Nuclear Weapons, Justice and the Law

Nuclear Weapons, Justice and the Law

Elli Louka

It is often argued that the nuclear non-proliferation order divides the world into nuclear-weapon-haves and have-nots, creating a nuclear apartheid. Employing a careful and nuanced discussion of this claim, Elli Louka examines the architecture of the nuclear non-proliferation order, the fairness and effectiveness of international and regional institutions and scenarios for the future of nuclear weapons.

Chapter 3: Nuclear Weapons and Nuclear Energy: The Connection

Elli Louka

Subjects: law - academic, public international law, terrorism and security law, politics and public policy, terrorism and security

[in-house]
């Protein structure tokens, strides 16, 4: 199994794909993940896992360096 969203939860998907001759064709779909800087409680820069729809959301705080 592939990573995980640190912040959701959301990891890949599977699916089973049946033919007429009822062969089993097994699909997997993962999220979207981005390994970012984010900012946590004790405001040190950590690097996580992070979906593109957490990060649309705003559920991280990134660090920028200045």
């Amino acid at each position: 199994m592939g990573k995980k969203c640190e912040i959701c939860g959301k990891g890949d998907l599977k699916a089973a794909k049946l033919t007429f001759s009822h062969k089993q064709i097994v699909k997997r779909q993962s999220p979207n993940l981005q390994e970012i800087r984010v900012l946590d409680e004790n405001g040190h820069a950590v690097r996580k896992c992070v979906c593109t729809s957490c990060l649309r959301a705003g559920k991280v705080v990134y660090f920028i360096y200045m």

1. FROM CHERNOBYL TO NUCLEAR RENAISSANCE? 1.1 A Controversial Industry Nuclear energy and nuclear weapons have been joined together in an uncomfortable symbiosis since the beginnings of the nuclear age. Demonstrations against nuclear weapons have taken place on the doorsteps of nuclear power plants and campaigns against the nuclear industry have ended up as campaigns against nuclear weapons.1 Popular photos against nuclear weapons picture a mushroom cloud rising out of a nuclear power plant.2 Slogans of the type ‘Zero Nuclear Weapons’ and ‘Ban Nuclear Power’ are inspired by the intimate link between nuclear weapons and nuclear energy.3 During most of the 1990s, the nuclear industry was considered a failing industry. Various nuclear mishaps had given a bad name to the industry, which saw its reputation tanking dramatically after the Chernobyl accident in the former Soviet Union. Many European countries cooled down their plans to develop nuclear energy. Italy decided to abandon nuclear energy as an alternative energy option while Germany decided to phase out nuclear energy by 2010. In 2011 the Fukushima nuclear disaster in Japan has reheated the debate whether nuclear power is appropriate for the energy mix of earthquake-prone countries. Overall, nuclear power has been affected by the nuclear taboo defined as a fear and dread about anything related to radioactivity.4 Nuclear energy has been further haunted by fears about how and where to bury the nuclear wastes that can remain radioactive for thousands of years. Radioactive waste disposal has 1 Lawrence S. Wittner, ‘The Forgotten Years of...

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